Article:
There’s a video of Jurgen Klopp, the manager of Liverpool, counting the number of their European Cup and Champions League wins during their parade following the last triumph on the continent, aired on the clubs’ television channel. The energetic and always animated German counted off the fingers of his right hand, starting with thumb, and ended up the count with the thumb of the left hand: one to six. After the count, he made a dramatic pause, and flashed a huge smile.
Liverpool had gone on from that victory to annihilate the English Premiership, and the six-count gesture has been converted by some of their fans to represents a wordless re-enactment of what LeBron said when he arrived at Miami and promised six Championships. And this rampaging Merseysiders looked like a team that could better LeBron’s Miami Heat, and actually deliver on that (unsaid) promise. The signs were there:
After managing 4th place finishes in each of his first three years at Anfield, Klopp’s Liverpool missed the chance to be Premier League Champions for the first time in their history, simply because they played too many draws. Liverpool won 30 games, lost only one, but the seven draws meant that Manchester City, who won 32 games, drew two and lost one game, had one more point than Liverpool. The following season, the Reds of Anfield set about ensuring that the mistakes of the past were not repeated.
Liverpool won 32 games, and drew only three this time; the three losses they suffered was five less than the team with the next number of games lost. And Liverpool were Premier League Champions for the first time in their history.
They finished 18 points ahead of dethroned Champions City, and were 33 points better than Manchester United in 3rd Place, set many records, and looked on track to make a run for another Premier League title. Cue the reference to Klopp’s silent count, as the celebration of another momentous European glory bubbled and frothed on the streets of Liverpool.
Given this joyous scenario, nobody could (accurately) foresee what would later unfold. The few people who predicted the burn-out that is associated with the teams Klopp has coached; from Mainz to Dortmund, hinted at the same likely outcome. The reason is simple, they claim that the constant pressing game on which the success is built, cannot be sustained. They suspected just a dip in form; nobody foresaw the meltdown we are witnessing.
And it all started with the game in the Midlands where Aston Villa defeated the Champions with an incredible 7-2 score line; but even that, was thought to be a blip. Something that would soon be corrected, especially as Liverpool rattled off an eight-game unbeaten run, nestling five straight wins in that stretch.
The 7-0 win at Crystal Palace following a hard-fought 2-1 win over Jose Mourinho’s Tottenham Hotspurs was seen by many as the turn in Liverpool’s season, they thought, for a kick that would see the Reds mount another assault and a Premiership title challenge that had faltered. That result was a turning point indeed, but alas, it was a turn in the wrong direction.
The next home game for the Reds was against a team that had started badly, the type that the Liverpool of the previous season had snacked on, while waiting to better bigger opponents: West Bromwich Albion. The next would be against Manchester United, who had troubles of their own, and should be easier to handle that Spurs. West Brom found a late equalizer after Liverpool had toiled to add more goals to an early Saido Mane strike, and although they played well against United, the troika of Mohammed Salah, Mane and Roberto Firmino could not breach the Red Devil’s defense. They had managed only one goal at home since, a futile lone strike (from the penalty spot) by Salah in a 4-1 loss to Manchester City.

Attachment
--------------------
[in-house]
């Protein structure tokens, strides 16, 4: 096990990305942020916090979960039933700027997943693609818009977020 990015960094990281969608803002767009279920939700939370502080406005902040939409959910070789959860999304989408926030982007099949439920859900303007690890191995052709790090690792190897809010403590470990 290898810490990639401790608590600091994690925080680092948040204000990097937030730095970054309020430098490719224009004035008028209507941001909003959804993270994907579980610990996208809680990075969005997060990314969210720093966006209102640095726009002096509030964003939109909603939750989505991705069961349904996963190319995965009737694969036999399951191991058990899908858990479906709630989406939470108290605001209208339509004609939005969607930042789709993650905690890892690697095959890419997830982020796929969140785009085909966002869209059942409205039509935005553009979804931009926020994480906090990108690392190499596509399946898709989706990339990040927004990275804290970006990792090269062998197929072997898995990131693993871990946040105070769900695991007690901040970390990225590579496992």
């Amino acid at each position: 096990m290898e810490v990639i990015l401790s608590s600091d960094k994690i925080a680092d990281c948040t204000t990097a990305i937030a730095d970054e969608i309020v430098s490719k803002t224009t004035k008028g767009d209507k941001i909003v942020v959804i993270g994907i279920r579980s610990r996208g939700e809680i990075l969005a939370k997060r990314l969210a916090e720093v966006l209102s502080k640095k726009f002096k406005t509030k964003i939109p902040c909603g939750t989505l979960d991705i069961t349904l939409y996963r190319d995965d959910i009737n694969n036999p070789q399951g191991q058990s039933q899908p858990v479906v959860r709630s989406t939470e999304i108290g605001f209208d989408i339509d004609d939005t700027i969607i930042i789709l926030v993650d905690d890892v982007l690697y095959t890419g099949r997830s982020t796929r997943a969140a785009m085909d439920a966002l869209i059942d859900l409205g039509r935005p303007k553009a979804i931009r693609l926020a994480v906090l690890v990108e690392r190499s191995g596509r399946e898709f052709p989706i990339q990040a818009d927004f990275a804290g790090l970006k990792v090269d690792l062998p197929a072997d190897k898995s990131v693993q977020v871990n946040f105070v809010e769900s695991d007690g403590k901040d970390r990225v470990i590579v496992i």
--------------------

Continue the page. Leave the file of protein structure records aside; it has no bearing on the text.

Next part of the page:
Liverpool have now lost six straight games at home and nine overall in the Premier League this season. This is the first time in the club’s history that Liverpool would lose six successive home matches. The streak is also the longest top-flight home losing run by a reigning champion. And those nine losses in the League is the same as the team had lost in the previous three Premier League seasons combined. And they still have 10 games left to play.
While the more positive fans would point at the number of injuries – mostly to key players in key areas, that the team has had to contend it, the more negative ones will agree with the manager, who lamented that the lack of goals has been the biggest headache.
And both would have a point.
Klopp has been forced to pair more players in Liverpool’s central defense than most teams have done in five seasons, and he has played more players out of position in the Reds backline than many would care to admit.
Still, injuries are a part of football; and the Anfield meltdown is looking all too familiar. Klopp has been here before, and while this may look like a re-enactment of his final days at Borussia Dortmund, this particular episode does not necessarily have to end the same way.
It is madness to keep doing the same thing and expect a different result. Klopp plays a particular style of football that wears down opponents; unfortunately, his players feel the strain too. The high intensity game his team plays requires constant change of personnel; this will keep the stars fresh, and limit injuries. Klopp has stuck to a tiny group, resting them only when it’s impossible to play them. That has got to change.
It’s either the German develop an alternative way to play certain games – develop another style, or use a bigger squad, and rotate the players more. Otherwise, the Klopp era which started with a whimper, but hit dizzy heights in the past two seasons, may just have ended the way it started.